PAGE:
Visualizing Transformation: Contemporary Art in Johannesburg
Urban change is a highly prevailing topic, notonly strongly experienced but also debated in the big cities of many Africancountries. Much has been written about these urban transformations, but onlylittle research has been done about the way how these transformations areperceived and reflected by visual artists. This project aims at doing preciselythis in Johannesburg.
Johannesburg has experienced a strong impact ofurban and cultural change since the end of apartheid and the introduction ofdemocracy in 1994. Many artists of the younger generation engage in theseprocesses of change in the city. Based on different art histories (which arerelated to the history of Apartheid), they deal with urban change in theirindividual media and discourses. De-segregation, new segregations, migration,economic uncertainties, AIDS and crime are just a few of the topics whichartists take up, partly replacing the resistance (and other) art of thepreceding generation. But also the beauty, the unique history and the mythskeep artists intrigued by the inner city of Johannesburg.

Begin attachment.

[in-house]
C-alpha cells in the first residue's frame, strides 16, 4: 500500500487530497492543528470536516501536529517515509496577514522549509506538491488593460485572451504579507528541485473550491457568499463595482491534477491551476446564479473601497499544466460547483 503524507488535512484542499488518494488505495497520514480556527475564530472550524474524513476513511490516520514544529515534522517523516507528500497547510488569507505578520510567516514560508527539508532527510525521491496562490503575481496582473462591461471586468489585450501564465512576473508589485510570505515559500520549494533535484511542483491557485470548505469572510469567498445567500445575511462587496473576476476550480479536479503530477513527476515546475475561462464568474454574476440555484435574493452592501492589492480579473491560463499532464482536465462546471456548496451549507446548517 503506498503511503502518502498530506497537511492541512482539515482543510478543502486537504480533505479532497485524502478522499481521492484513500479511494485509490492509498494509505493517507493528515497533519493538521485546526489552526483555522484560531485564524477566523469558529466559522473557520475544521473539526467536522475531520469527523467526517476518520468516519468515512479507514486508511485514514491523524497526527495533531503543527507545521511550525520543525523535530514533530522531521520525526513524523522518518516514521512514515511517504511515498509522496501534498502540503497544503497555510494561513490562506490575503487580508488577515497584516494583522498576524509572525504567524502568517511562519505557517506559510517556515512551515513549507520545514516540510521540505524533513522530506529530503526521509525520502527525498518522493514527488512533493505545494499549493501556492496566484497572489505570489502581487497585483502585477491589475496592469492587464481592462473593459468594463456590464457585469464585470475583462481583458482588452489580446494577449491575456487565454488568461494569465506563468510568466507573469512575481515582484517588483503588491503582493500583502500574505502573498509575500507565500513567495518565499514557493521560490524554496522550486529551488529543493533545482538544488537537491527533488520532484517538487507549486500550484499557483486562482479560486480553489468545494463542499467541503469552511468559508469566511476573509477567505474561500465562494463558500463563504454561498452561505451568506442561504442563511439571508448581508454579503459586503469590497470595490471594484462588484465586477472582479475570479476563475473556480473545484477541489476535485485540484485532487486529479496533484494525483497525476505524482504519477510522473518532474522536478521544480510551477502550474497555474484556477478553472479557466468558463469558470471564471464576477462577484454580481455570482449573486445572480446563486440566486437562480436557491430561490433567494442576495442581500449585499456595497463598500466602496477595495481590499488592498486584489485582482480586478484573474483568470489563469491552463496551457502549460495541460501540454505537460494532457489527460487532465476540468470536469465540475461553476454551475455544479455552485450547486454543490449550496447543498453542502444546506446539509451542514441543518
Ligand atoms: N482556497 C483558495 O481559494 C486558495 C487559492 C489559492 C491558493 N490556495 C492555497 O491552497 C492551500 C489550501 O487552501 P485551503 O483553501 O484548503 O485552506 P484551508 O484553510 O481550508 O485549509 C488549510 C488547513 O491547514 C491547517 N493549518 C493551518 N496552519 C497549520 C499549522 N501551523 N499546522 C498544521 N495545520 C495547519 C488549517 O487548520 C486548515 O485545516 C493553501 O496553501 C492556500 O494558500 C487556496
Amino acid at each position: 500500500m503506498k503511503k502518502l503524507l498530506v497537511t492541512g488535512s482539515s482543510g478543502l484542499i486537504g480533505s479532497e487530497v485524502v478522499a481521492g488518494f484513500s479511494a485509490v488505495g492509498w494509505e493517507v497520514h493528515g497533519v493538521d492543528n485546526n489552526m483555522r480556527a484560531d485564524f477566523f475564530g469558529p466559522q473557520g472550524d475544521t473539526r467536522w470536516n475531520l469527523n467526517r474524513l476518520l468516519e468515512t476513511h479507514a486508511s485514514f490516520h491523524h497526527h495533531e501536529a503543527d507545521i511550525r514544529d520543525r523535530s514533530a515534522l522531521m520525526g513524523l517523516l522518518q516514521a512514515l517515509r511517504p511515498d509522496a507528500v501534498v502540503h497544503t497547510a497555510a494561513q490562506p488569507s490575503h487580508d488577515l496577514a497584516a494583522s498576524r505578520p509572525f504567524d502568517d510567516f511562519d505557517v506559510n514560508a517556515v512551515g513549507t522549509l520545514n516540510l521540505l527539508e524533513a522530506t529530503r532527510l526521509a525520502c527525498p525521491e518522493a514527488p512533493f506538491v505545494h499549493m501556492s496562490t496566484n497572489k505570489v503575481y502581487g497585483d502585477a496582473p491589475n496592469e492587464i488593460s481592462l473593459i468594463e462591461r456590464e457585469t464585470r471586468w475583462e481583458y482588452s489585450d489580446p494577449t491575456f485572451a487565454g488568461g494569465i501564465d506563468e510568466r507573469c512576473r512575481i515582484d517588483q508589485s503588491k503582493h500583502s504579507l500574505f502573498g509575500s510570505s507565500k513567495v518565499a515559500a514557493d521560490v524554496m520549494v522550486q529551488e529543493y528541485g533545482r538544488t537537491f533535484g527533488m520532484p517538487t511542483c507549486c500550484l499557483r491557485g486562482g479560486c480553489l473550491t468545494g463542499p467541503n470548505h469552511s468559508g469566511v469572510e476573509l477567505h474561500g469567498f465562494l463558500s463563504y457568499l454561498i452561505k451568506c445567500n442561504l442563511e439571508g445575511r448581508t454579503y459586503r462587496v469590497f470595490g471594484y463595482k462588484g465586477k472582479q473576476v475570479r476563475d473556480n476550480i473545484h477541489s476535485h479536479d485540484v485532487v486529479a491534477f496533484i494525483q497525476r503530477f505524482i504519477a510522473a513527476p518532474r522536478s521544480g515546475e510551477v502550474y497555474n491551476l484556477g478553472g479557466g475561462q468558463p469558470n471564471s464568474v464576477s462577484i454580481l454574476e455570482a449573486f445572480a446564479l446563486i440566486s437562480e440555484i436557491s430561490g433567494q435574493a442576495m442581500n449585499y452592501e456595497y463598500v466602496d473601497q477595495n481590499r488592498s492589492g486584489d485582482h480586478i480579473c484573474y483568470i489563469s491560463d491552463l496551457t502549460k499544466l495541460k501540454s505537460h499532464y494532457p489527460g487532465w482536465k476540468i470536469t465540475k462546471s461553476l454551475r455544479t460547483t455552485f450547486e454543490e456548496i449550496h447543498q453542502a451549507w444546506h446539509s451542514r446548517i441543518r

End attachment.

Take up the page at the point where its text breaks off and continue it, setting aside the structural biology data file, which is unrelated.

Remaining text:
The experience, examination and representationof the changes in the metropolis by contemporary artists are the focus of thisresearch project. Its central question is:
·How do the artists perceive and reflect urbanity and social change inJohannesburg within their work?
What, in this context, does transformation mean?What forms, structures and aesthetics are peculiar to the artists’ engagementwith the city, and have the artistic strategies changed, too? How are theyrelated to the way the artists live and socialize in Johannesburg, and to local,urban, national or “global” art history?
The approach is based on a combination ofperspectives and methods from art history and anthropology, meeting in therecent discussion of visual culture as an interdisciplinary field of scholarlyenquiry. A selection of artistic positions dealing with urban and social changecovers different media like prints, painting, photography, video, performanceand happenings, and thus provides for a concept of diverse, historicallyinfluenced “art histories”. In the last years, art in public space has gainedrelevance and therefore also shall be discussed in relation to recent citypolicy as well as the notion and perception of public space as such. Crucialaspects are the artist's topics, visual interpretations and strategiesspecifically in terms of a contemporary urban space and its potential ofchange.With the focus oncontemporary artists in a specific metropolitan area, the project includes alocal as well as a transnational view. While the latter is crucial consideringthe international presence of South African art and artists, the former is ableto answer more questions about the specific practice of artists working in andabout the city. This also contributes to a critical reflection of how thedisciplines of anthropology and art history can deal with transitionalsocieties and their visual cultures.